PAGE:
4 Muscle Cars That Are Hard To Find
Photo Credit To Hemmings, BarrettJackson, GoogleImages

4 Muscle Cars That Are Hard To Find

Since their inception in the mid-20th century, American muscle cars have been every red-blooded American’s favorite car. And they’ve increasingly become more affordable and accessible; even environment-conscious people can grab themselves a 2016 Ford Mustang with EcoBoost.

But even though muscle cars’ availability has rarely been higher, there are those cars which are virtually impossible to find. Below are 4 Muscle Cars That Are Hard To Find.

1966 Dodge Coronet Hemi 4 Door
1966 Dodge Coronet 4 Door
To make their Hemi engine eligible to compete in NASCAR, Chrysler made it available to the general public. They assembled 136 1966 Coronets with the engine and included 4 four-door sedans. Though one could order a Coronet wagon to have the Hemi, no one did. And Chrysler limited the inclusion of its Hemi engine to only top-of-the-line models.

1970 Ford Torino King Cobra
Ford Torino King Cobra
Ford built the sleek 1970 Torino King Cobra to compete with the Plymouth Superbird and the Dodge Charger Daytona. The car’s front end was sloped and headlamps were placed in cut-outs within the front fenders. The bumper was where the air came in.

The parking lamps were found between the headlamps and were molded into the fascia at the front. Before they could launch the King Cobra, NASCAR increased the lowest number of cars needed to be made for public sale from the manageable 500 to 3,000. As a result, Ford abandoned the project.

They had only made three prototypes: one with the 429 CJ, the second with the 429 CJ and the third with the base Boss 429 engine.

Related: Dodge Charger 500: The NASCAR Muscle Car That Never Was

1969 Chevrolet Corvette ZL1-3
1969 Chevrolet Corvette ZL1
The Corvette ZL1-3 wasn’t just unique because of the number of models made–only three models. Its 427-cubic-inch engine was created from aluminum along with an L88 Special Turbo Jet. It could generate 500 horsepower and the engine was placed into just 3 Corvettes.

These cars ended up costing $10,771–over $3,000 more than a typical Corvette at the time. And they were only sold to Chevrolet employees; if they were made available to the general public, they would have cost much more.

1954 Packard Panther
1954 Packard Panther
When Packard built the 1954 Panther, their goal was to showcase the more extreme ideas they were considering for their production models between the mid-50’s and the late 50’s. The 1954 Panther was a two-seat, fiberglass-bodied sporting a hardtop or convertible.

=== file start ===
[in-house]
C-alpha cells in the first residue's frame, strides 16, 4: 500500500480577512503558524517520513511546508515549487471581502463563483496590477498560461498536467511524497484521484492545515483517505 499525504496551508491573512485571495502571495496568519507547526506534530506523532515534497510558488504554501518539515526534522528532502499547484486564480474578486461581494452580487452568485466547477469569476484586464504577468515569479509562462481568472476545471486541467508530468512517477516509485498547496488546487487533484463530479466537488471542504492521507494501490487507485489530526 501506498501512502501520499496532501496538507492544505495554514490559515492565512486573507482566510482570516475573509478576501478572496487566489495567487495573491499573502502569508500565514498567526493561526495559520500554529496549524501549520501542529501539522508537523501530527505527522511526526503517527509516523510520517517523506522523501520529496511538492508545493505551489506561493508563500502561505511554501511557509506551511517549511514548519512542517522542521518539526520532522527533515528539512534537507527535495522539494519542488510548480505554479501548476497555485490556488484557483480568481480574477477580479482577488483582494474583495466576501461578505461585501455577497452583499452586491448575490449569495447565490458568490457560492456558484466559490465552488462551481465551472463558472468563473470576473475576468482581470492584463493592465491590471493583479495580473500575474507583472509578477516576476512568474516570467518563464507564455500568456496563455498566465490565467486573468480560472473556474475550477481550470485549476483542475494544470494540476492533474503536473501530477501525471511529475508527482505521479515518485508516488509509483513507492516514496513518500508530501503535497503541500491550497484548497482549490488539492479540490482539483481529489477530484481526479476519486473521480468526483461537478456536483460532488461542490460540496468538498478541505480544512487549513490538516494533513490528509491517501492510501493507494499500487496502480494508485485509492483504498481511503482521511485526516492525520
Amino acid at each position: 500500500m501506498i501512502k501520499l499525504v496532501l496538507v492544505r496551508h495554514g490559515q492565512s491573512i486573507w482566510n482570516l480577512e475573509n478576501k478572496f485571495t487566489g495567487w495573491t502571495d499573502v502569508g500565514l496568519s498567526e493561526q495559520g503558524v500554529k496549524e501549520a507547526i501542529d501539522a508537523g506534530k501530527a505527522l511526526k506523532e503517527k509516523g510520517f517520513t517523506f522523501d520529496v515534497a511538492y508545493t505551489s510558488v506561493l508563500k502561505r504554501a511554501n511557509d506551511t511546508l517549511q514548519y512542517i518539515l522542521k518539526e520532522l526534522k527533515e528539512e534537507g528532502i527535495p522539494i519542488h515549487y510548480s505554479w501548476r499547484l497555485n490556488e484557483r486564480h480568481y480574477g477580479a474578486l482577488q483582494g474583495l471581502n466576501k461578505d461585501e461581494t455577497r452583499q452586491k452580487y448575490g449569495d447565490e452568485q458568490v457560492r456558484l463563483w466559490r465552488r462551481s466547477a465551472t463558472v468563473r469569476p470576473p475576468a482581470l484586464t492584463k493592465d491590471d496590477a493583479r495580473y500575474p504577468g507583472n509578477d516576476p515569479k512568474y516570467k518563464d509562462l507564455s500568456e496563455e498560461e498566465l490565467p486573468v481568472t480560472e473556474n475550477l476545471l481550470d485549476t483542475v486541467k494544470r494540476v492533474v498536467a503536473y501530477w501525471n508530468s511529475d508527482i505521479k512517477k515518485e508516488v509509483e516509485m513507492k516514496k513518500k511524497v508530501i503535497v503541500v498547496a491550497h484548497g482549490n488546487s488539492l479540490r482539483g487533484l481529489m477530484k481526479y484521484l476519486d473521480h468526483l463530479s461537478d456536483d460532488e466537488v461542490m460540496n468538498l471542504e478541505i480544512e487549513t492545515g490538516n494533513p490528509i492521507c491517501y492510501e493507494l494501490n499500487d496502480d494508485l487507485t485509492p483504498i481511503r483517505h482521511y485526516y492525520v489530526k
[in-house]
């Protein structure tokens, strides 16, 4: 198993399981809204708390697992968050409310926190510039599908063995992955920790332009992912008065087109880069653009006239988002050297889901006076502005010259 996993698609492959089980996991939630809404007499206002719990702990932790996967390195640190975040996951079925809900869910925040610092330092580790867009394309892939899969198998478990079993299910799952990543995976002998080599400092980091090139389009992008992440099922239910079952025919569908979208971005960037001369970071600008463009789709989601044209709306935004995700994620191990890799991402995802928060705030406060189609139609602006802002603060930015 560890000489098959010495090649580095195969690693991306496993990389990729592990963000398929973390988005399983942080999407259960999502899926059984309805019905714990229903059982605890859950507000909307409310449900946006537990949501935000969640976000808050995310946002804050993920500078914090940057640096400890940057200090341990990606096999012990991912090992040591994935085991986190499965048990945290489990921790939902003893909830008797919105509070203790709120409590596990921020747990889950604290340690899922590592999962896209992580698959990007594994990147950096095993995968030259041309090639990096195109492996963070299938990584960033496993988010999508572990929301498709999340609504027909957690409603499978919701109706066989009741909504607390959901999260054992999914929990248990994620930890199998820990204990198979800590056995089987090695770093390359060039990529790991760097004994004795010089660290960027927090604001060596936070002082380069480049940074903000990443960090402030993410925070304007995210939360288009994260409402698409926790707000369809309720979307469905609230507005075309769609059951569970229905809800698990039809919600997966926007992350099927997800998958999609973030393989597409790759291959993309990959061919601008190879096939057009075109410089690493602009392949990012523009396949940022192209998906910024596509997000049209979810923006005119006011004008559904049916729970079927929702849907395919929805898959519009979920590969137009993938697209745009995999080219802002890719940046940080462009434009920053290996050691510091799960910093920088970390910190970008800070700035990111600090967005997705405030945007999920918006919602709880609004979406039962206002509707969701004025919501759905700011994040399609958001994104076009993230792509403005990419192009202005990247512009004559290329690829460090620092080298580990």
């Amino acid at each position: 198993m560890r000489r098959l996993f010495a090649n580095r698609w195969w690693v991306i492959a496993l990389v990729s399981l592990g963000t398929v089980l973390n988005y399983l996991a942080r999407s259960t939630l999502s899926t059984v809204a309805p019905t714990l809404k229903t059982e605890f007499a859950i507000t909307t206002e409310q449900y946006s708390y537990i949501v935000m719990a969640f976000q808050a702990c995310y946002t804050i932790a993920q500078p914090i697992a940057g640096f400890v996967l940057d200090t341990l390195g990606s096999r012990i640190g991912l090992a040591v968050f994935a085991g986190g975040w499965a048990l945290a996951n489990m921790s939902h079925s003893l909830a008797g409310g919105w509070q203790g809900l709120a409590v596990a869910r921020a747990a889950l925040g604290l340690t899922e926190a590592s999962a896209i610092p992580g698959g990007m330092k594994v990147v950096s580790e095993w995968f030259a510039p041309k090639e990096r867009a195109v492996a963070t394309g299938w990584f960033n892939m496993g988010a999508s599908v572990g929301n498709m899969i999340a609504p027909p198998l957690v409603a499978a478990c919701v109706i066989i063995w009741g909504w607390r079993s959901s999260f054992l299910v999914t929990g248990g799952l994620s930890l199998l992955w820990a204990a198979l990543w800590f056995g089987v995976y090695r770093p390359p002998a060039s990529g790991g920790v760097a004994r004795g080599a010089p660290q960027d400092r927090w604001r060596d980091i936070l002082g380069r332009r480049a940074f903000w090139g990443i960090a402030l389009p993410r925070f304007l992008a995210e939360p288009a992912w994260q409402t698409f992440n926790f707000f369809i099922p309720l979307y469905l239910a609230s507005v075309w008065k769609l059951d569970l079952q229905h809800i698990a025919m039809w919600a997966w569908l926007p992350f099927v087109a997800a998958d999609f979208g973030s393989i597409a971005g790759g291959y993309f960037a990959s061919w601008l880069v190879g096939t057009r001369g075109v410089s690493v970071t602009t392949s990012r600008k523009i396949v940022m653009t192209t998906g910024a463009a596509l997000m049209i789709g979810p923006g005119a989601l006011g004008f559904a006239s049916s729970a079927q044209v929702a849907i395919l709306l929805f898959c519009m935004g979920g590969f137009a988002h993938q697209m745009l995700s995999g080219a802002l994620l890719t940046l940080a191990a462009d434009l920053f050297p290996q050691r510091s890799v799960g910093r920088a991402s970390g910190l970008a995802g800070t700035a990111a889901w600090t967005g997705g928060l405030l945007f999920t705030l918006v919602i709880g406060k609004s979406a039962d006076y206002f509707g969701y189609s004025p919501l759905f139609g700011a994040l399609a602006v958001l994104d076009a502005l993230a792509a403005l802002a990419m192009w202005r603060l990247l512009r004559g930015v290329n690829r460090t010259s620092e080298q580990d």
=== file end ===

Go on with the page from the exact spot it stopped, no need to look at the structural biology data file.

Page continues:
Even though Packard had launched its V8 engine, it used the 327 CID flathead inline eight in the Panther. The engine was supercharged, which let it produce 275 horsepower. This move was in the hope that Packards which were on sale with the old engine would sell.

As a result, Packard made one of the rarest muscle cars of all time.

You might also enjoy:
The All Time Best Classic Muscle Cars
What You Should Know About Insuring Classic Cars
What Are Your Picks For The Best Muscle Cars Of The 60s And 70s?

Do you have an interesting car or truck that you love? If so, tell us about it in the comment section below. We would love to see a picture if you have one to share (just email it to us) with a brief description and who knows it might end up as a featured article on Daily Rubber or our social media.

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2 Comments

  1. Degoragon

    The Packard Panther reminds me of a 1955 or 56 Desoto, which in itself is a rare car to find. If I could have any car from from the fifties, it would be a 1957 DeSoto Adventurer Convertible with a 345 Firedome Hemi, and it has to be Black and Gold! of course, restored versions are now nearing $300,000!

    Reply
    1. Daily Rubber
      Daily Rubber

      LOL.. I hear you. I just looked that Desoto up and it does look pretty awesome! I think if I had to pick from the 50’s I am looking at either Buick or Oldsmobile. I recently saw a pic of a 1950 Oldsmobile 88 done very nicely in a racing livery. Thank you for the comment, we appreciate the feedback 🙂

      Reply

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